What was your first reaction after being selected for this expedition?

I was very excited and looked forward to the time of preparation. I dared to take this bold step to venture into the windiest, coldest, driest and, may I add, the most isolated place on this planet earth, and was looking forward to an adventurous and challenging time. Let me also tell you, I have never been to a place of ice/snow before and looked forward for a new experience.

What was the preparation like before leaving for the expedition?

National Centre for Antarctic and Ocean research (NCAOR), under Ministry of Earth Sciences is the nodal point for Antarctic expeditions taken up by our country. Elaborate medical check-ups were done at AIIMS, Delhi for a week, including psychologicalassessment for long term (wintering) members. In the next two weeks we were taken to Auli for snow / ice acclimatisation at 9000 feet altitude and to Badrinath at 10000 feet altitude. Here we were taken for long treks with increasing distances and with loads to build physical endurance. We are also taught about the safety and rescue tips in cold and snow / ice conditions; mountaineering and snow / ice equipment. This way, confidence and team spirit is imbibed in us before we embark on the journey.

You first impression of the Antarctica?

The sheer vastness of the ice all around was breathtaking. I was mesmerised at how an aeroplane could glide and land on icy runway, having started on a cement runway from Cape Town, South Africa. Any number of adjectives are inadequate to describe the stunning beauty of the icescapes (ice shelfs) and icebergs on and around the ice continent Antarctica.

How long did it take to settle down?

It took us about 15 days to understand and get familiar with the weather conditions, terrain and surroundings of the station. We were briefed about the careful usage of resources and general cleanliness of the station and surroundings.

All the segregated waste – food, human, biological, tin, glass, plastic, cardboard, paper – are compacted and back loaded to the mainland, to be disposed (by every station in Antarctica) to preserve the serenity of the continent.

What was the daily routine?

All the expedition members are expected to gather for a daily meeting, at an appointed time to discuss and plan the works to be handled, people to be involved for the station requirements, apart from the specific official duties which we are responsible for. We are also entrusted with the station inventory and maintainence. Station upkeep is the responsibility of every expedition member, and we keep vigil throughout the night. Galley Duty includes helping in the kitchen apart from Station Vigil, which is done in turns.

Has it all been work?

We pursued or learnt things like writing, performing etc. I have learnt to make eggless cakes in a microwave oven. I took time to stitch the image of Antarctica on a pillow cover for my mom on International Women’s Day in 2017. Special occasions and festivals were celebrated. We also had sports competitions between members of Indian, Chinese and Russian stations; I was the only woman among the 23 members wintering over at Bharati station, while there are no women at all either in Chinese or Russian stations wintering in 2016-17.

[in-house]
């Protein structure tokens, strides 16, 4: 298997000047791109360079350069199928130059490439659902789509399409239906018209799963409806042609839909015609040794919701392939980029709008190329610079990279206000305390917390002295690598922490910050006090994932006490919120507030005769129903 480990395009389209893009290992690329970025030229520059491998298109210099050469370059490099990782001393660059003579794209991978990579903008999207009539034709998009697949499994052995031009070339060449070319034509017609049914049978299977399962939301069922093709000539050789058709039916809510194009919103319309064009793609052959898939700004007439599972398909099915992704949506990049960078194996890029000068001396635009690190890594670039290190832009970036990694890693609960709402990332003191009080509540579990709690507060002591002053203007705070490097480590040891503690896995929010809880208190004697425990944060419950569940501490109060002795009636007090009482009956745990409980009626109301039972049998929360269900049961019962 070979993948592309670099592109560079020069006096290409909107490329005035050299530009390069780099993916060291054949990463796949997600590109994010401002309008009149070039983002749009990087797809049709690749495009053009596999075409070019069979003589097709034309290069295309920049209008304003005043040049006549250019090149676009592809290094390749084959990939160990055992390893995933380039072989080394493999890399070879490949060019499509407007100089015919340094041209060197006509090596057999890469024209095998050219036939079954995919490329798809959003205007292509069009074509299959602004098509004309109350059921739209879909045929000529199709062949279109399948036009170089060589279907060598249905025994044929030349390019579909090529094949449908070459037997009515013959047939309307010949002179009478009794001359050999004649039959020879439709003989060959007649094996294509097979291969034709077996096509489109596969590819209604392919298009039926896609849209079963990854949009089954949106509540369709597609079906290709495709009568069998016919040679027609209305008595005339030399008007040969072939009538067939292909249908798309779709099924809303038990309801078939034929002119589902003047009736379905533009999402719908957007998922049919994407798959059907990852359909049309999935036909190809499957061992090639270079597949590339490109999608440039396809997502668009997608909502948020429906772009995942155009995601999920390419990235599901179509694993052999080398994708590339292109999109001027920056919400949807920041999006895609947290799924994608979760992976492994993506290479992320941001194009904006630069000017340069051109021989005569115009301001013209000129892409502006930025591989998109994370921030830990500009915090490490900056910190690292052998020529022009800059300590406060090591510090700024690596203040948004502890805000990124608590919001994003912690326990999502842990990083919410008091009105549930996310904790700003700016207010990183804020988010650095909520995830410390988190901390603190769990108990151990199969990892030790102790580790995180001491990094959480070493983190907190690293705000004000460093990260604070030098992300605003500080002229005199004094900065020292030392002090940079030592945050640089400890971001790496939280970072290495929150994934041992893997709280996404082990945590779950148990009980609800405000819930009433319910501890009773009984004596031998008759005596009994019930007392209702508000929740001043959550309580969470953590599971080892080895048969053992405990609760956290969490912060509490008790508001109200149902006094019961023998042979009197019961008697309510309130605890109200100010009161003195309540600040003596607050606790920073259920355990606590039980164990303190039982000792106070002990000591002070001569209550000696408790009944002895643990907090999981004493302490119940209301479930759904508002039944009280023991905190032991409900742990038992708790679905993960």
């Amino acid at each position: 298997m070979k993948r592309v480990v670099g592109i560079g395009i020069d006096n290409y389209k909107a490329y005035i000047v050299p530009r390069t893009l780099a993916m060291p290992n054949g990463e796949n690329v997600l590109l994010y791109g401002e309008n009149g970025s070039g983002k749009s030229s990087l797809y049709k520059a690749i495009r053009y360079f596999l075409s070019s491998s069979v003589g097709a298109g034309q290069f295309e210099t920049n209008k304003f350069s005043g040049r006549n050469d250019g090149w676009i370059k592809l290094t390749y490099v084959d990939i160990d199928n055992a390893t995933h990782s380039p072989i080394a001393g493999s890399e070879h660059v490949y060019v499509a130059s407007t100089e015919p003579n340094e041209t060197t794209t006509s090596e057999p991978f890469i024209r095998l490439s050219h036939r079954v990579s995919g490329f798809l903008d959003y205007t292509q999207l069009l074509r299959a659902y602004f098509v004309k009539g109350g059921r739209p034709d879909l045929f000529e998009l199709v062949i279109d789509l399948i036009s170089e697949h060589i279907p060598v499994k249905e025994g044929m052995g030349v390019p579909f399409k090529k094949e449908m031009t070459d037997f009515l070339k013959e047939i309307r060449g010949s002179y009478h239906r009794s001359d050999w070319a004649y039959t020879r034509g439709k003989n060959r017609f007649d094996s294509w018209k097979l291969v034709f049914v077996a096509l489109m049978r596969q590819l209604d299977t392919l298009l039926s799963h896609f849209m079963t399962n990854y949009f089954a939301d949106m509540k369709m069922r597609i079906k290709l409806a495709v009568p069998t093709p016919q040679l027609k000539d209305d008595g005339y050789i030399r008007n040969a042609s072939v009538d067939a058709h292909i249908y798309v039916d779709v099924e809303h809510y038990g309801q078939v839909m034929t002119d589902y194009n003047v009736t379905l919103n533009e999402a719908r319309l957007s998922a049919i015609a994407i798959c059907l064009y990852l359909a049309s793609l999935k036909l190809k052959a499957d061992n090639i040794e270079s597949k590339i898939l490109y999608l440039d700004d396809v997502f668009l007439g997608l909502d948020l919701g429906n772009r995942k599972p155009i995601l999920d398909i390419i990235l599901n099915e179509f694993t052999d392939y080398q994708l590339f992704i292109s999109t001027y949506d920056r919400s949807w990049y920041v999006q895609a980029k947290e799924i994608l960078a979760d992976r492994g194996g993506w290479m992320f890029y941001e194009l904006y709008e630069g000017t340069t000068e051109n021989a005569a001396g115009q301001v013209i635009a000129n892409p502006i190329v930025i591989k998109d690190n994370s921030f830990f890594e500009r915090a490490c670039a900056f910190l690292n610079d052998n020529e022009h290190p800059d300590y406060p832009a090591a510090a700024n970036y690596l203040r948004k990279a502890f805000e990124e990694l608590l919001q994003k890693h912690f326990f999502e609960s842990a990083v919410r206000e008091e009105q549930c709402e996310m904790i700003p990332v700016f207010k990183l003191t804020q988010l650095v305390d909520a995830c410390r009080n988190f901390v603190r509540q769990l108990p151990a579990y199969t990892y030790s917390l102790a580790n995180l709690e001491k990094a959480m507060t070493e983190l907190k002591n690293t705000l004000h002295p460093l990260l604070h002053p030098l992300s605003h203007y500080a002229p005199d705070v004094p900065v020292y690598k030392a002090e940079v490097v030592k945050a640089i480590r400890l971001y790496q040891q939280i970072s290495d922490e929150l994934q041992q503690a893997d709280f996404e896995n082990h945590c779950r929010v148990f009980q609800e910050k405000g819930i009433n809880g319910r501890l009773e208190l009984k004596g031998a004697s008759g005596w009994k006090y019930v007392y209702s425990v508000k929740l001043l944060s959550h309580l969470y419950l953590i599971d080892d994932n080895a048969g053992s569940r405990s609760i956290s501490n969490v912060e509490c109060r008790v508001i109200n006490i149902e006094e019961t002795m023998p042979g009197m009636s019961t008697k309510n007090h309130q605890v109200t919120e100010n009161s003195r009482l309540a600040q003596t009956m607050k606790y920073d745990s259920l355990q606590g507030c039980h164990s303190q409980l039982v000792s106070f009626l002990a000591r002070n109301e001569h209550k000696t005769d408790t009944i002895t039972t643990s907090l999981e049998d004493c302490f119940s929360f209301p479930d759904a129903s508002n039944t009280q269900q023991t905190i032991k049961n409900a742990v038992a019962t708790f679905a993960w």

Did you ever experience homesickness?

There was anxiety when we were not sure of the return to India! I was desperate to return by December 2017 to a family gathering. During an interaction with our Director, YVN Krishna Murthy and Dy. Director, when they enquired about our well being, I did not hesitate to request for my return. Another spell of anxiety was when our relievers could not come and we could not start, as expected, because of bad weather. The weather should be clear in all the 3 stations (Bharati – where we start, Syowa– where refuelling is done and Maitri – Where we land to proceed further to Cape Town) to take the long haul flight of 8 hours covering 2800 kms, by a feeder flight, which can carry a load of 1500kg!

What kind of food did you have there?

We had the same food we have in our main land. Rice, dal, cereals, rotis,, frozen fish, mutton, chicken, prawns and vegetables. Initially, the ship would arrive bringing all these provisions for the whole year, (along with the fuel to supply power and heat for the station), Some fresh fruits, vegetables, eggs and milk also arrive. While fruits and vegetables are consumed within 2-3 months, milk and eggs will last for 5-6 months. Thereafter powder and condensed milk along with tinned fruits are used. We also have pickles, bread butter jam oats, corn, etc. all these have to be properly preserved and judiciously used!

Personally and professionally what’s been your contribution ?